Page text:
Fighting gender discrimination: education for girls in Nepal
When you think of Nepal, you might think of the headlines from last year – the devastating earthquakes and the frustrating fuel crisis. But, there’s another, a hidden issue that you might not know is happening in the country: girls are not being educated. Find out how BMS World Mission has made education possible for 75 Nepali girls, and how we are working to help many more.
Puberty, distance, child marriage and not being a boy – these are just a few of the reasons that girls aren’t going to school in Nepal. So how do you go about changing a deep-rooted cultural issue?
“It’s quite a challenge,” says BMS worker Jerry Clewett. “We’ve had to look at the reasons why girls are not attending school and then try to overcome those barriers.”
Making life better for girls and giving them equal opportunities across Nepal has been part of Jerry’s mission ever since he went out to work in Nepal with BMS 29 years ago. His work as technical director at BMS partner United Mission to Nepal (UMN) has given him a chance to uncover the real reasons that girls aren’t being educated.
Puberty is a problem for girls in Nepal. On top of all of the physical and emotional changes, they often have to quit school. Menstruation is a major factor in this, as many schools don’t have adequate wash rooms. Sanitary pads are also often very expensive – to the point of being unavailable to poorer girls. Many girls will skip school when they have their period, and often they drop out completely.
To help, Jerry and his team have encouraged schools to build better wash facilities, sometimes even providing them with the resources to build them. They have also been developing reusable, washable towels for the girls to use, in the hopes that this will make them less likely to skip school.
The fact that priority is often given to boys in society is another obstacle for girls. If a family struggles financially, they will usually only send their sons to school.
To alleviate this injustice, Jerry and his team set up a scholarship programme for girls. They’ve especially focused on giving scholarships to girls from low caste families, who often face more discrimination.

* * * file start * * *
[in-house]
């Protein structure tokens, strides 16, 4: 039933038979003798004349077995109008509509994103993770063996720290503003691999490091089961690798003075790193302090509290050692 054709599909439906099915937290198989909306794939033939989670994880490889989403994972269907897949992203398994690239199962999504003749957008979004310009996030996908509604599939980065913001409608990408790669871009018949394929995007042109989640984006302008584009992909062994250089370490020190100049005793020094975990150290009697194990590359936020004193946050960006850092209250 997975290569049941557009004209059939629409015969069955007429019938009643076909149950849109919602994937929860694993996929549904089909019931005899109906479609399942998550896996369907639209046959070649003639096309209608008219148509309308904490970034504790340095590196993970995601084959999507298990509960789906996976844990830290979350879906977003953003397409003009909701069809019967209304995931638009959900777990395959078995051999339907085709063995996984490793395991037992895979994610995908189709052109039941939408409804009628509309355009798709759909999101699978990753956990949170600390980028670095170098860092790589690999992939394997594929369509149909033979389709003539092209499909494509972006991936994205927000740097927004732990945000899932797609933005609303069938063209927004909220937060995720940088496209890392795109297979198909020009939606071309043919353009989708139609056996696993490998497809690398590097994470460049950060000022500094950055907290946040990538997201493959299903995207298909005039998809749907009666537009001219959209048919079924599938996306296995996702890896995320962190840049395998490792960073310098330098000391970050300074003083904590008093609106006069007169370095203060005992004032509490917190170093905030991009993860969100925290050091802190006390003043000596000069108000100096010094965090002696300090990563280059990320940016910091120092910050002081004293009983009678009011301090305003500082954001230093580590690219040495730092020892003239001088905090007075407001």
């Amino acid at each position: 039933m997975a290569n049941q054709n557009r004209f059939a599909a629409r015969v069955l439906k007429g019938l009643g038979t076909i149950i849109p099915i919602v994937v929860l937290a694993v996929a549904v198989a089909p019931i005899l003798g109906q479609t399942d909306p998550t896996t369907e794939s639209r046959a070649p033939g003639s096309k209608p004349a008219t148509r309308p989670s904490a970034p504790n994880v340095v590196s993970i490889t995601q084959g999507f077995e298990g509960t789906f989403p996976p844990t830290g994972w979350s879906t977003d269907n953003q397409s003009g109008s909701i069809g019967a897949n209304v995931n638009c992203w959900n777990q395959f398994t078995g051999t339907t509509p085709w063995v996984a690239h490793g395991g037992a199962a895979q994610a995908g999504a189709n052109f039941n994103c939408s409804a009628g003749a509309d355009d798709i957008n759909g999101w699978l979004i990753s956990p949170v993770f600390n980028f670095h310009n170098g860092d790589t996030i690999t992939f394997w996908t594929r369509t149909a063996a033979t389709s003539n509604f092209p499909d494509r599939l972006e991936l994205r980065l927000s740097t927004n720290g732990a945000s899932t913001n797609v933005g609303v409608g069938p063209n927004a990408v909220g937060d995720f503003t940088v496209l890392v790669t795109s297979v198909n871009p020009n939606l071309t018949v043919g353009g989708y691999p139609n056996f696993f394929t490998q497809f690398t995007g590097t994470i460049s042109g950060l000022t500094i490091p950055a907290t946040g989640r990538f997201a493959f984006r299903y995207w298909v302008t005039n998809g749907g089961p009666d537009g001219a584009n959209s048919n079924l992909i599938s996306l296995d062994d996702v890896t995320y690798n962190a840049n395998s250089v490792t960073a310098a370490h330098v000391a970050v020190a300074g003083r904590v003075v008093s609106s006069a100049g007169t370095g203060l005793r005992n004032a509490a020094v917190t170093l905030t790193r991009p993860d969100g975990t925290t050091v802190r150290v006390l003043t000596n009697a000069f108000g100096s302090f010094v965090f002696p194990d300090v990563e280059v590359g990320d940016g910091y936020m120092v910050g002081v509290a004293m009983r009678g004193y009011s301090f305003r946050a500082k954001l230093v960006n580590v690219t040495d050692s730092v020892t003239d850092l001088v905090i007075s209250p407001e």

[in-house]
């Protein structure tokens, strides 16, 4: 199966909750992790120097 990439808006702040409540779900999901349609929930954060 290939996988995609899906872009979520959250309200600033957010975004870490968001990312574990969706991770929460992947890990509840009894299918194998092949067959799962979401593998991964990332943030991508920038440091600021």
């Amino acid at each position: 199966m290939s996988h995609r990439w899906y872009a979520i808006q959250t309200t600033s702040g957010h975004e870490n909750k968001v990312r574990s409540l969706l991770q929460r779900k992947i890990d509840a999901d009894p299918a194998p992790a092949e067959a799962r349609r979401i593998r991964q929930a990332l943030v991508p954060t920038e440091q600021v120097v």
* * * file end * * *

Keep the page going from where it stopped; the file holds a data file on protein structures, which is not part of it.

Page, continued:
Distance is another major challenge. Girls who live far from schools, up in the mountains or in rural villages, struggle to access education. If families can afford it, they will send their daughters to local villages where the girls become boarders. Even then, only part of the problem is addressed. Many girls struggle as boarders because often the language their school uses is different to what they speak at home.
BMS partner UMN wanted to do something about this problem, so they built a girls’ hostel in the Mugu district of Nepal. Thanks to the hostel, 75 girls are able to be educated. In addition they also have a hostel mother who is there to support the girls as they learn the local language.
Educating girls in Nepal is an ongoing challenge, but Jerry sees promise. He’s seen attitudes about educating girls slowly begin to change, especially in the bigger cities. And Jerry has met many girls who are already rising to face the challenge.
“With the right kind of support these girls can develop confidence,” says Jerry.
Do you want to support our work to help educate girls in Nepal? You can when you sign up to be a 24:7 Partner today.
Please pray for Jerry and his wife Ruth, as they end their service in Nepal with BMS. Give God thanks for the wonderful work that they have done and pray that God gives them direction in their future back in the UK. Also pray for their daughter Rosie as she adjusts to life in the UK and anticipates going to university this September.
BMS is working to fight gender discrimination in countries around the world. Find out how you and your church can get involved by checking out our Dignity initiative today.